Solresol: A Synopsis

Introductory Notes
Lexical System
Syllabic Reversal
Word Order
Derivational Systems
Gender and Number
Parts of Speech
A note about the derivational systems

Introductory Notes

In some cases there are conflicting reports on how Solresol works, especially when comparing Gajewski to Couturat and Leau. I have generally given Gajewski priority on the grounds that he was Secretary General of the Solresol society in Paris, while Couturat and Leau were outsiders who were openly disdainful of the project.


Solresol has only seven "segmental phonemes": do, re, mi, fa, sol, la, si. [It may seem silly to call them phonemes, but from a proper functional standpoint, they are.] Accent, consonant length, and (perhaps) vowel length are also phonemic.

Lexical System

Words are generated according to two principles: a priori schemas and syllabic reversal. The schemas are based on the number of syllables, the presence or absence of repeated notes, and the first syllable of the word.

Monosyllables and bisyllables don't fit the schemas adopted for longer words; they are reserved mostly for high-frequency words and phrases. Syllabic reversal is also seldom applied.

Repeated notes are consecutive: rsoff (hammer) contains repeated notes; lflf (liter) does not. The following table summarizes the schemas:

Single NotesRepeated Notes
DOMan, faculties, good qualities, foodReligion
REClothing, household, familyConstruction, trades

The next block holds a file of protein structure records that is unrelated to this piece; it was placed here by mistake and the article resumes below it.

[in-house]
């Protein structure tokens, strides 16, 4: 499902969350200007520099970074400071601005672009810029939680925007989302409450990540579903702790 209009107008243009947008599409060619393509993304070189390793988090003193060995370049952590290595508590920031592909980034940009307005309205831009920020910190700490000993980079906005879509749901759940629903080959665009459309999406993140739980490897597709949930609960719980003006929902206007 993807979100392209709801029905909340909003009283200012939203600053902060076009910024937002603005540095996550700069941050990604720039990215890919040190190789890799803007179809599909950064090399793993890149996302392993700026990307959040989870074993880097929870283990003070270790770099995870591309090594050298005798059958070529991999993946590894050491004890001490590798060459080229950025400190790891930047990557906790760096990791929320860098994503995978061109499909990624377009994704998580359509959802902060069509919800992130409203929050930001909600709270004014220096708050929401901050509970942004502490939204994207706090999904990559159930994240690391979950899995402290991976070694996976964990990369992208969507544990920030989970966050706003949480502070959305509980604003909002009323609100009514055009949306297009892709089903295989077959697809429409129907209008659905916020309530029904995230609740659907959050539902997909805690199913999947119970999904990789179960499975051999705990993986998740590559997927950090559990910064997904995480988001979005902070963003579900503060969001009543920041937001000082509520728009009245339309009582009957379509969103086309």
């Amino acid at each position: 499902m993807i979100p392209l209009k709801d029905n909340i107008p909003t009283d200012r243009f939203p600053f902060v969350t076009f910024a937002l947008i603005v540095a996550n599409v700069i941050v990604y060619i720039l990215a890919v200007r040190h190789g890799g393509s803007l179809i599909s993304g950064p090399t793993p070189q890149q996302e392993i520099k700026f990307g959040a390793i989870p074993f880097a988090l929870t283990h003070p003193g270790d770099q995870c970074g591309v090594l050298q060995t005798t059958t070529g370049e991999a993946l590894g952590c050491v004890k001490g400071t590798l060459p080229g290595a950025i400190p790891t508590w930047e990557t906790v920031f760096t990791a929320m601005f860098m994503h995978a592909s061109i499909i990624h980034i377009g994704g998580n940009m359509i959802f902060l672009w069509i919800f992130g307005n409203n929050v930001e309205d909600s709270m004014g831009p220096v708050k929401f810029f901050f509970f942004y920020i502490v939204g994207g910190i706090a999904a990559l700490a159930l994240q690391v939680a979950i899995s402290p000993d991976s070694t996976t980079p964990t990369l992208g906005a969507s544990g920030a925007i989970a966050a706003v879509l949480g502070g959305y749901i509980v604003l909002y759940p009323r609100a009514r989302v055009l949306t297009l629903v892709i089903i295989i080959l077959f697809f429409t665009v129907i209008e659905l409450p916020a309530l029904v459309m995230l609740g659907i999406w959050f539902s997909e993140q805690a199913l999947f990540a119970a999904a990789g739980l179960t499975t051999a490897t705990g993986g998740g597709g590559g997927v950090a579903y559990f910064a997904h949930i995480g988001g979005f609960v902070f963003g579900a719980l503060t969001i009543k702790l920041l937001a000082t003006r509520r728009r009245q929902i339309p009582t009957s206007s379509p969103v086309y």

MIHuman actions, bad qualitiesAdverbs, prepositions, conjunctions
FACountry, agriculture, war, sea, travelSickness, medicine
SOLArts, sciencesSickness, medicine
LAIndustry, commerceIndustry, commerce
SISociety (gov't, finance, police)Legal matters

Syllabic Reversal

The principle of syllabic reversal frequently disrupts these schemas. Syllabic reversal involves reversing the order of syllables to create an antonym, as fsms (advance) and smsf (retreat). Such reversals create forms whose meaning is determined by the original word rather than by their first syllable; fsms is presumably a military term, but its antonym smsf should concern society. (Come to think of it, maybe it does ;)


Word Order

This is quickly dealt with. The basic orders are Subject-Verb-Object and Noun-Adjective. (Determiners precede their head, however, as do numbers.) The subject pronoun and verb are inverted in questions. Non-pronominal subjects probably are changed to topics and repeated as pronominal subjects, as in French: L rsmr sdf. The brother begins. L rsmr, sdf-df? The brother, begins-he?

Derivational Systems

Gender and Number

Solresol has two genders: feminine and non-feminine. The non-feminine is unmarked; the feminine is marked by modifying the final vowel in some fashion. Gajewski calls this modification renforcement, which may mean simply stressing it; however, he indicates it in a couple of places by doubling the vowel. Whether this is actual repetition or merely lengthening is open to question; I would lean toward lengthening (by analogy with the plural), but Couturat and Leau (35) say that the vowel is repeated. In any event, the written form has a macron over the vowel, if the syllables are written out, or over the abbreviation, if the shorthand is used:

sisol/sso sisool/sso¯
mister missus/Mrs.
sila/sl silaa/sl¯
master, young man miss